What is theme?

If there’s one aspect of screenwriting that confuses people more than any other, it’s theme. To be honest, it confused me for the longest time as well. And that’s because people who write about theme tend to get all philosophical and flowery in their efforts to define and explain it, or they misrepresent it entirely.

So I’m going to make this really simple because it actually is:

Theme is the argument you’re trying to make with your story. 

Boom. That’s it. No need to get all fancy. Your script is simply the proof for your argument.

Here are some common examples of themes:

  • Love conquers all (e.g. THE PRINCESS BRIDE)
  • Men and women can’t just be good friends (WHEN HARRY MET SALLY)
  • War corrupts innocence (PLATOON)
  • War is insane (CATCH 22)
  • Good triumphs over evil (STAR WARS)
  • Evil triumphs over good (SE7EN)
  • Vengeance will not bring peace (THE COUNT OF MONTE CRISTO)
  • Vengeance is sweet (DJANGO UNCHAINED)
  • We make our own fate (TERMINATOR)
  • You can’t outrun destiny (FINAL DESTINATION)

Notice how many of these themes are opposites? That’s why it’s not good enough to just give one word descriptions of theme.

You often hear people say things like, “My film deals with themes of loss, sacrifice and redemption.“ Huh? Those aren’t themes — they’re just things that happen in your movie.

Or they’ll say, “The theme of my movie is love.” Love? That’s not a theme, that’s just subject matter and tells us nothing about the movie. Can you even name a movie that doesn’t have love in it?

These are properly expressed themes about love:

  • Love is blind.
  • Love leads to ruin.
  • There’s no such thing as true love.
  • Love is complicated but worth it.
  • It’s possible to be in love with more than one person at once.
  • True love is unconditional.
  • All love fades.
  • Love is all you need.

Some people like to phrase their theme in the form of a question that their script explores. So the above list of love themes above could be written as:

  • Is love blind?
  • Does love lead to ruin?
  • Is there such a thing as true love?
  • If love is so complicated, is it worth it?
  • Is it possible to be in love with more than one person at once?
  • Is true love unconditional?
  • Does all love fade?
  • Is love is all you need?

It’s fine to phrase your theme as a question if that works for you, but in the end you should probably answer that question in your script or you risk leaving your audience feeling unsatisfied.

How does the theme help me?

When you know your story’s theme (i.e. the argument you’re trying to make), you can use it to help you write your script.

How? Well, when crafting scenes, your theme helps you maintain focus. It’s the lens through which you should view each scene. Does the scene you’re writing explore or test your theme? If yes, great! If no, change it or scrap it.

Remember, you may have an individual scene that suggests the opposite of your argument is true, only to bounce back with a scene that reinforces the theme.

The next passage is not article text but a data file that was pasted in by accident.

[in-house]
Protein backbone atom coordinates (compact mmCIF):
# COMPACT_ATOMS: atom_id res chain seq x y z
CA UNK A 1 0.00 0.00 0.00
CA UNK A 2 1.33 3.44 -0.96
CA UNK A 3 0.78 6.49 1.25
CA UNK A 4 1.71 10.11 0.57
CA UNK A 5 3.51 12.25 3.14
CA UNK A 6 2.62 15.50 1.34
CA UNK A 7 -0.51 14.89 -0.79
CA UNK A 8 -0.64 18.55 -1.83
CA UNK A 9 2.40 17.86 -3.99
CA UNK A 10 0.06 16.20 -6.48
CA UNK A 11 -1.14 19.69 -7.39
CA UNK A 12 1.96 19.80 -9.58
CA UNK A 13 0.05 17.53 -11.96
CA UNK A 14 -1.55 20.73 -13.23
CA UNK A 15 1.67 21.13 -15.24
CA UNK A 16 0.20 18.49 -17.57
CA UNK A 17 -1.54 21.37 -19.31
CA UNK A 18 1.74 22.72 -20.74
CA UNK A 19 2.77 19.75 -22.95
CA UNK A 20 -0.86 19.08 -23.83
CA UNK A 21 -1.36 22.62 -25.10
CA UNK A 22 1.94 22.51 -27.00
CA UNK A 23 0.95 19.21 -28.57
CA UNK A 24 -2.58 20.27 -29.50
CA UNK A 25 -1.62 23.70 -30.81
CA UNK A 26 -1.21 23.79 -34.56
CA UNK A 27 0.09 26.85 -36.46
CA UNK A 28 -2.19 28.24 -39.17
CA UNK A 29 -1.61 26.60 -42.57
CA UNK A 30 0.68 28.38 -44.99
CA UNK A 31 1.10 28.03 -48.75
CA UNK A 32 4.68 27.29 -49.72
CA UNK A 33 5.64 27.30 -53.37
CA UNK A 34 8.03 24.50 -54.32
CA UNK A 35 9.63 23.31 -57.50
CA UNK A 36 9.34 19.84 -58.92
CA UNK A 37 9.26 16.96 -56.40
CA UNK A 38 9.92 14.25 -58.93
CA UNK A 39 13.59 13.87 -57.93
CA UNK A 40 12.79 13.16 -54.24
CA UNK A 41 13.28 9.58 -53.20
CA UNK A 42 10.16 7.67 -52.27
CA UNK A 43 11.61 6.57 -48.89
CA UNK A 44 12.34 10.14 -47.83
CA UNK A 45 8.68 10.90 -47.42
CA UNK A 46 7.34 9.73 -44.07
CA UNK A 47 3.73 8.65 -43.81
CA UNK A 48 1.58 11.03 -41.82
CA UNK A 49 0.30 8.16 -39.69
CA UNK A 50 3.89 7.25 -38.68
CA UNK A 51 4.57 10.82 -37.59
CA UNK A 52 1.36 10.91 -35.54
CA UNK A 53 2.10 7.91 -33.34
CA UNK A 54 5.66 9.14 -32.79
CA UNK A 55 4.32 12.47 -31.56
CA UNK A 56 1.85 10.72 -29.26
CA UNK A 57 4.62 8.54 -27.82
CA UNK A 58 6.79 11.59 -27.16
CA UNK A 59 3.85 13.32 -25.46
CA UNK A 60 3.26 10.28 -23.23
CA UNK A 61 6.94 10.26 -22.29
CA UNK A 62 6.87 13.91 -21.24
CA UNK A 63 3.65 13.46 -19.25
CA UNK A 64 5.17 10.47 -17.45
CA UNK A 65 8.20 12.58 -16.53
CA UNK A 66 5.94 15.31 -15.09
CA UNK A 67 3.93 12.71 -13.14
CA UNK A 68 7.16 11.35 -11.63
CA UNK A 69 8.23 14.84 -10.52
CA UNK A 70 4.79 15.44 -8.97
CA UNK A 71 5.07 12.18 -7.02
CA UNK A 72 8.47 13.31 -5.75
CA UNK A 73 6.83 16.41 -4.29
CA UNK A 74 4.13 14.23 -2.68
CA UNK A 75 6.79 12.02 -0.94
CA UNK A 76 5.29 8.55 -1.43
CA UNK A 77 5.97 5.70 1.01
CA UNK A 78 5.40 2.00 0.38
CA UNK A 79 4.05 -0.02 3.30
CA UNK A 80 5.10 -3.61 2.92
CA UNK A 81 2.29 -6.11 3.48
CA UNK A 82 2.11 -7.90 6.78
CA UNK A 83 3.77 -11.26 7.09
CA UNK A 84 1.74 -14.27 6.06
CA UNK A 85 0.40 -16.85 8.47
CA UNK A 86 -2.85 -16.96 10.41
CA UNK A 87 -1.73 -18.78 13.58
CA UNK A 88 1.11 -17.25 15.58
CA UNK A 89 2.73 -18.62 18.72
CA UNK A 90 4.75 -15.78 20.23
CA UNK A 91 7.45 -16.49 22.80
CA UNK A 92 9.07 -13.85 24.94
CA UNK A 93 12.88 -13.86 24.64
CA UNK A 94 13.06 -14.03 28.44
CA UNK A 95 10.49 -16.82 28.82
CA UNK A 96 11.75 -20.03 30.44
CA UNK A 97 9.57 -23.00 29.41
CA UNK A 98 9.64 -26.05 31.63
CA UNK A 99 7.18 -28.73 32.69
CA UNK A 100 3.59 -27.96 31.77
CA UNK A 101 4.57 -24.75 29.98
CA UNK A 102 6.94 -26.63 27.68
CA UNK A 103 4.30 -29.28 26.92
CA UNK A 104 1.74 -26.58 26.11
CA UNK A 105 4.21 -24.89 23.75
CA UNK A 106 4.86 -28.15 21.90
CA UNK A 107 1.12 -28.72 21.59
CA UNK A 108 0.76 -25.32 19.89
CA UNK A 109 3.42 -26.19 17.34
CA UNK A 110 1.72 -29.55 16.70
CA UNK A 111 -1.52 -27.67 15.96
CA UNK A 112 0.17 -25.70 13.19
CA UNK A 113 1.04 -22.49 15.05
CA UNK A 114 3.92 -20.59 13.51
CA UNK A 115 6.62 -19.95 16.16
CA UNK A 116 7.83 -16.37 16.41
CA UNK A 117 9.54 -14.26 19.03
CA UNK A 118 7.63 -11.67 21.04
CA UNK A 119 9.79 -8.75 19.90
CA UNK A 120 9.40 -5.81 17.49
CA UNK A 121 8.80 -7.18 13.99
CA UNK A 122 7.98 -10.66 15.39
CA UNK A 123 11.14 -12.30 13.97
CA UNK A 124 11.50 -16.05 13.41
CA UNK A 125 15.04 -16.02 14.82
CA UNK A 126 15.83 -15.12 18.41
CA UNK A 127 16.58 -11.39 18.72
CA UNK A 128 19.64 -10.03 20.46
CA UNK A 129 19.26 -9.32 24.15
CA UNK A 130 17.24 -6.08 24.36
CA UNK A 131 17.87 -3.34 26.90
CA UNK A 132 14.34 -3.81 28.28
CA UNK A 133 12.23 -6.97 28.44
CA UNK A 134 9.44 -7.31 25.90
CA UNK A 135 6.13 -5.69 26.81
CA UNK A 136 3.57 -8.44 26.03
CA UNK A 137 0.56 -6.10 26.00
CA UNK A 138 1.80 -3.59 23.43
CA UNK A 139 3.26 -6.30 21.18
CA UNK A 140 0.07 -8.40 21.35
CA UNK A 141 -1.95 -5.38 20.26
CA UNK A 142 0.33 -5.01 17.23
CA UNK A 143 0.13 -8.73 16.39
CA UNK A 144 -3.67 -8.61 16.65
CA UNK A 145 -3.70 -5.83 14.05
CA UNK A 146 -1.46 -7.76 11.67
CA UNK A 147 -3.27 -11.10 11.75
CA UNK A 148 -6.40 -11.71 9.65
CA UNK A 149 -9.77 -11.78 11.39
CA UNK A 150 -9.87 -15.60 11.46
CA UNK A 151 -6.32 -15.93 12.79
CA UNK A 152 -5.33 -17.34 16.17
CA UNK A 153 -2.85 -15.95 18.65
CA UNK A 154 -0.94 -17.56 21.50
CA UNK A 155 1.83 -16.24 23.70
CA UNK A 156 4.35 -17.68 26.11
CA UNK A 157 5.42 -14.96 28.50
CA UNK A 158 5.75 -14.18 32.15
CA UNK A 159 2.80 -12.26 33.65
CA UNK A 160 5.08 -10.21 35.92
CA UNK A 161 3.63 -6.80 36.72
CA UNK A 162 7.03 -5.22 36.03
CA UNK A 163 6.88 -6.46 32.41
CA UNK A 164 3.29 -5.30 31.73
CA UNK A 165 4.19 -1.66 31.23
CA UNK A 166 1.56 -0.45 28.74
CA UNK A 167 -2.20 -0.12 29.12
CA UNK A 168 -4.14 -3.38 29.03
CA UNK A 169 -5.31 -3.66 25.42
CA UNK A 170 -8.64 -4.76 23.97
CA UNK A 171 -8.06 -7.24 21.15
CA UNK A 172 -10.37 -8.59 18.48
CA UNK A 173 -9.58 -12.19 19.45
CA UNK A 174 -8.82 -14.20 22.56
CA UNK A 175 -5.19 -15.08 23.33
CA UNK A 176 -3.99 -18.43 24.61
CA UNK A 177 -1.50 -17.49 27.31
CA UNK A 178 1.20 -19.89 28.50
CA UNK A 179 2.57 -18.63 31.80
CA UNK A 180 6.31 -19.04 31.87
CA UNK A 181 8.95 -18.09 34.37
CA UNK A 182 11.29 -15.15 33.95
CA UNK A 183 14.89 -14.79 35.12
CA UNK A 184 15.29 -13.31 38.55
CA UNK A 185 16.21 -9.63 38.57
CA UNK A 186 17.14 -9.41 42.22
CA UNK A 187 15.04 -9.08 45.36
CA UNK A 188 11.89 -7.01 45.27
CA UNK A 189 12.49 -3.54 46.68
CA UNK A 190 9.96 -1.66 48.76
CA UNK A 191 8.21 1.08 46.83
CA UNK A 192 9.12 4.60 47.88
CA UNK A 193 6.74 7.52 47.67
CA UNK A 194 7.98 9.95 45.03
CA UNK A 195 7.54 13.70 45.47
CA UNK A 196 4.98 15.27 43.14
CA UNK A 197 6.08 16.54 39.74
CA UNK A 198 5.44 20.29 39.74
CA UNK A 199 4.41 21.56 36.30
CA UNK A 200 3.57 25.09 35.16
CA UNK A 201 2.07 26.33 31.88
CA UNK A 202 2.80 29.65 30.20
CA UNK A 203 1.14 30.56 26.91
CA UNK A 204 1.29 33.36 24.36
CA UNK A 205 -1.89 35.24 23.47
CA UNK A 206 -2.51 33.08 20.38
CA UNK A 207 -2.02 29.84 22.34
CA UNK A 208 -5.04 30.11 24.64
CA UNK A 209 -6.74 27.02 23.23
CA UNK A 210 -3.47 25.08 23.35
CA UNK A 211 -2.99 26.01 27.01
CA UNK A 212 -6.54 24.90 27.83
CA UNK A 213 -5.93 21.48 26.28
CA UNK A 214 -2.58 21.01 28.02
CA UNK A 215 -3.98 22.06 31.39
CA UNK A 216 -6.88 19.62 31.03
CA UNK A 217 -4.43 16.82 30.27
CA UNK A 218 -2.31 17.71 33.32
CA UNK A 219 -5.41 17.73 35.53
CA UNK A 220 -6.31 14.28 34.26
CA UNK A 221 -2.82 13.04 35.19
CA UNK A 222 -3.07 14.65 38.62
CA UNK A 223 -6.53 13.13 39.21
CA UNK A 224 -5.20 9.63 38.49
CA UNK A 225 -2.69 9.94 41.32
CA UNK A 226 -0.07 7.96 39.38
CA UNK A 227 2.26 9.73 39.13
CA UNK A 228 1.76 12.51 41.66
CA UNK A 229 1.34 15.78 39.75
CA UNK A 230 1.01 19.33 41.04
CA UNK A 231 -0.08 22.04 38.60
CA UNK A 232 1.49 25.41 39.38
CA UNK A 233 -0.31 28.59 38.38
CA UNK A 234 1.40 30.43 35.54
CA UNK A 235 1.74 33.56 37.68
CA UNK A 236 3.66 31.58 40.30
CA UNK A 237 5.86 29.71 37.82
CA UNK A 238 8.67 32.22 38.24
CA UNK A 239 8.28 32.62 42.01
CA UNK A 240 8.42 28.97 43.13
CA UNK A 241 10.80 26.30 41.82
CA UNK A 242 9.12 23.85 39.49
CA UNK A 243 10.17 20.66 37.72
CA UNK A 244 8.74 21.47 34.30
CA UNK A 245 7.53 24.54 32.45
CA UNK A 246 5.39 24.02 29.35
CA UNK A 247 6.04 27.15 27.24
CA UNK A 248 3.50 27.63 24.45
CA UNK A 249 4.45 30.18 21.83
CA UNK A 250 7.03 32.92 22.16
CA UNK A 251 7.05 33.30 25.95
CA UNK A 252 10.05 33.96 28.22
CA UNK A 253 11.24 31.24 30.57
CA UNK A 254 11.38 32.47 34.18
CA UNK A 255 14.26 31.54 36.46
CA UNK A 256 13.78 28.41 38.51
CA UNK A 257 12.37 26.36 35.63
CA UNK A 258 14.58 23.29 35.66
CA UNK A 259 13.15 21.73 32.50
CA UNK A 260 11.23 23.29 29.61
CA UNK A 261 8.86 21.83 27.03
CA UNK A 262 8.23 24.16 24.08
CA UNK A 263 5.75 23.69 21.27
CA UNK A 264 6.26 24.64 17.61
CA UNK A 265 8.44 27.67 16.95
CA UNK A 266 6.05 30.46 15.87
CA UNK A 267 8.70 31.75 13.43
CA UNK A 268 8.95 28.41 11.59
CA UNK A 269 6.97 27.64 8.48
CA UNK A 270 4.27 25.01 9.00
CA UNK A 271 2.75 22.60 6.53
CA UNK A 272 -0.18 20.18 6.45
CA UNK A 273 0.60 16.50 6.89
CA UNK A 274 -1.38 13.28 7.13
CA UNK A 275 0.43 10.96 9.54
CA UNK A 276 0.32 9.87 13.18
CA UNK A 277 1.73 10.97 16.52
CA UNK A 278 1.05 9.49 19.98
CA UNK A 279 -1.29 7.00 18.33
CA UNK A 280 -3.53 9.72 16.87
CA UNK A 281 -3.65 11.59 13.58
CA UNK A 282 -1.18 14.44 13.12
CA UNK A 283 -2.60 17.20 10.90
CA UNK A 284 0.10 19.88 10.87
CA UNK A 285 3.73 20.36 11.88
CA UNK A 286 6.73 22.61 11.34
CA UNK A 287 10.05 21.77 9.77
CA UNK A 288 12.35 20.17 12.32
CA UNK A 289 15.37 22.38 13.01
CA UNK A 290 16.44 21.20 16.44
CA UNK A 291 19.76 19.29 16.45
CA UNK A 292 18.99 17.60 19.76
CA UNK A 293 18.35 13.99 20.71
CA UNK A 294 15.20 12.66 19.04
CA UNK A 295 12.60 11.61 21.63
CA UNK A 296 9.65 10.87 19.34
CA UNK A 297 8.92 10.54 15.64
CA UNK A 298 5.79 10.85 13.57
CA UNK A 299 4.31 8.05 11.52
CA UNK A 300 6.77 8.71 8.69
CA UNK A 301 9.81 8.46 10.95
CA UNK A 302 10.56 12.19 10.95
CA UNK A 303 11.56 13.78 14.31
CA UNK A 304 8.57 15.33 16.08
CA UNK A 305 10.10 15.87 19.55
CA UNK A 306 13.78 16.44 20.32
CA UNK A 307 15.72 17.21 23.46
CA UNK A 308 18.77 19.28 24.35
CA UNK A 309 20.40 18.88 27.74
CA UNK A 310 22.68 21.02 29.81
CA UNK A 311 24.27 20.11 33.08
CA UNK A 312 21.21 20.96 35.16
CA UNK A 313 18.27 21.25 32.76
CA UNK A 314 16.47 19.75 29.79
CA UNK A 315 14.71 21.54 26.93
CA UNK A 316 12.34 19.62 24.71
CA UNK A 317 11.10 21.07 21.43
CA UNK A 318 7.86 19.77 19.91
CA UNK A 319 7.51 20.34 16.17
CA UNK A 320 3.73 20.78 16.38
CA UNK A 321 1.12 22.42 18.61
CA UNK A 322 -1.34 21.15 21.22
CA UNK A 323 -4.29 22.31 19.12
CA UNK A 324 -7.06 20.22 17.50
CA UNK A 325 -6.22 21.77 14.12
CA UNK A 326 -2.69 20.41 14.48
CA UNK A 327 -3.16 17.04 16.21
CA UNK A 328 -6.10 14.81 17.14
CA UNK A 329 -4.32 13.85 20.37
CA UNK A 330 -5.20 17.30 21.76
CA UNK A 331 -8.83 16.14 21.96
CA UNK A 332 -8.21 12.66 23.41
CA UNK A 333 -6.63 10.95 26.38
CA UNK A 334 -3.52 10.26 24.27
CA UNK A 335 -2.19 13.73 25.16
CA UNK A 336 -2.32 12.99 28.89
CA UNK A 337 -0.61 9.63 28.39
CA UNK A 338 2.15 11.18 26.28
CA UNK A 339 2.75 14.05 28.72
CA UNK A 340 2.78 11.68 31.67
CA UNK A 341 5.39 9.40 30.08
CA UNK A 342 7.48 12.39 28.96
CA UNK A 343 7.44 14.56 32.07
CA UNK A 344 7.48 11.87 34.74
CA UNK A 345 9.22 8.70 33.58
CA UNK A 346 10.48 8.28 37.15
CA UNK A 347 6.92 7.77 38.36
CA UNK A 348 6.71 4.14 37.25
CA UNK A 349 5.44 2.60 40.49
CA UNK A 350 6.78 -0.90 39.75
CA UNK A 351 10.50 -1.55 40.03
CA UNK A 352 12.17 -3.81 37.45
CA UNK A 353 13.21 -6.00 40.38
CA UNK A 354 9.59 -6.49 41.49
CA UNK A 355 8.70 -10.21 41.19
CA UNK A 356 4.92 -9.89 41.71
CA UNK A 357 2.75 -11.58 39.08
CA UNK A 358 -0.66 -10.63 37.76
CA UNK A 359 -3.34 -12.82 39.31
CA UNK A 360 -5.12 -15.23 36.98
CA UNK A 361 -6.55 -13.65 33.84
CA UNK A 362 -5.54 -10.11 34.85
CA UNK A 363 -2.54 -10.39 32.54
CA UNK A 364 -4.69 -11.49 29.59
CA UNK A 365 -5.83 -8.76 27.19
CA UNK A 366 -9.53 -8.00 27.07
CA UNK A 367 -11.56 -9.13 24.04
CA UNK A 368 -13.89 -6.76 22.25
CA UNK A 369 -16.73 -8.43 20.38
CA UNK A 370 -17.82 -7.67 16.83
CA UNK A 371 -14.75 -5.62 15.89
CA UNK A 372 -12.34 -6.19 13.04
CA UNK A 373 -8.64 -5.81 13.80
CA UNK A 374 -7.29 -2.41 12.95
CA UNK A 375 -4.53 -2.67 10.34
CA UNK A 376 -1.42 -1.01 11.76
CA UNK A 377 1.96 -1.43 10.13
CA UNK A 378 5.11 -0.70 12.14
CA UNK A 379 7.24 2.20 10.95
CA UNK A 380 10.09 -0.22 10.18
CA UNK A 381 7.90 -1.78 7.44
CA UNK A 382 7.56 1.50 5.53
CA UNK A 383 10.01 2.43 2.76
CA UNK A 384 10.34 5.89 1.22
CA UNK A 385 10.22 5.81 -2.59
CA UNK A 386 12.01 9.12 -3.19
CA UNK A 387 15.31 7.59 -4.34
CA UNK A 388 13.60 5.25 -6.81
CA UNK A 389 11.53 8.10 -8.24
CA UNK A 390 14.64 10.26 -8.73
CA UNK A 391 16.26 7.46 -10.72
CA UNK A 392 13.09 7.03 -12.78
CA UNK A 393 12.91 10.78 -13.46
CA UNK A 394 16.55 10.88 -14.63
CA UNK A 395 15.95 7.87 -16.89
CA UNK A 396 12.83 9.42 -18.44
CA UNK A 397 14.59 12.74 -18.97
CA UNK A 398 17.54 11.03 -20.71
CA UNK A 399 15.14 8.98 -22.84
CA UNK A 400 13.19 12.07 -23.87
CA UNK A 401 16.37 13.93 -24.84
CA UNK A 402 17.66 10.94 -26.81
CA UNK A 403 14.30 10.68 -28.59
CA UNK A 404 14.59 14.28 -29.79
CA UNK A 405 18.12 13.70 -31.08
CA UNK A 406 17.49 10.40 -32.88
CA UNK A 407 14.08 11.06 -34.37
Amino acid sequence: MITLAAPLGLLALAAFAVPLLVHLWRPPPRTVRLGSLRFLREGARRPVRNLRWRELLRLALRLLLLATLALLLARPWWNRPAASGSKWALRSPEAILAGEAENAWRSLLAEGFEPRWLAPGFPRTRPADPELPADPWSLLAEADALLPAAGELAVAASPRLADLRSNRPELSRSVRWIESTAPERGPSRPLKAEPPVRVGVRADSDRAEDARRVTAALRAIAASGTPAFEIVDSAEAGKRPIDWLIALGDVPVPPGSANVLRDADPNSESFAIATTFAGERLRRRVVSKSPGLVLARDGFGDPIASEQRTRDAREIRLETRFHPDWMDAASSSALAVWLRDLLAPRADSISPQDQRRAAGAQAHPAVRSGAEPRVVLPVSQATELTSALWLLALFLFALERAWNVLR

That’s why I like to use the term “argument” when discussing theme, versus words like “statement” or “message.” With any great argument, both sides of the issue need to be accounted for; an argument implies a thorough examination.

A statement can be superficial. A message can feel preachy.

Famed movie producer Samuel Goldwyn was rumored to have said something to the effect of, “If you have a message, call Western Union.”

Your theme represents the emotional underpinnings of your script. If you’ve neglected to consider your theme, odds are your script will lack resonance.

Let’s look at some of the 2020 Oscar-nominated films

Theme: Divorce is hell, especially when a child is involved.

This theme permeates every single scene. Even the scenes where we see the two leads comparatively happy during their marriage serve to showcase how much worse divorce can be.

Theme: Honor triumphs over fear.

There are many moments during the film where one of the two soldiers expresses doubt and fear over their mission. But honoring their loved ones, their friendship and their comrades in arms always wins the day, and they continue on their nearly impossible journey.

Theme: Self-interest triumphs over loyalty.

Note that this theme is almost the reverse of 1917’s. As difficult as it may be, the Robert De Niro character (along with his buddy, Joe Pesci’s character) consistently chooses self-preservation over loyalty to his family and friends.

The script does a great job of justifying his decisions, too! That’s the great thing about themes, there’s no right one or wrong one. You just have to make sure your script makes your argument.

Multiple Themes?

Can you have multiple themes in your movie? Absolutely. But try to have one main one. It will prevent your script from meandering all over the place.

Theme first or after?

A theme is like a logline — you don’t need to have one before you write your script, but if you do, it’s a whole lot easier.

If you want to discover your story as you write it, make sure you figure out your theme by the end of the first draft. It will really help to streamline things and make your story gel in the rewrite.

Was this post helpful, or are you still confused by theme? Let me know!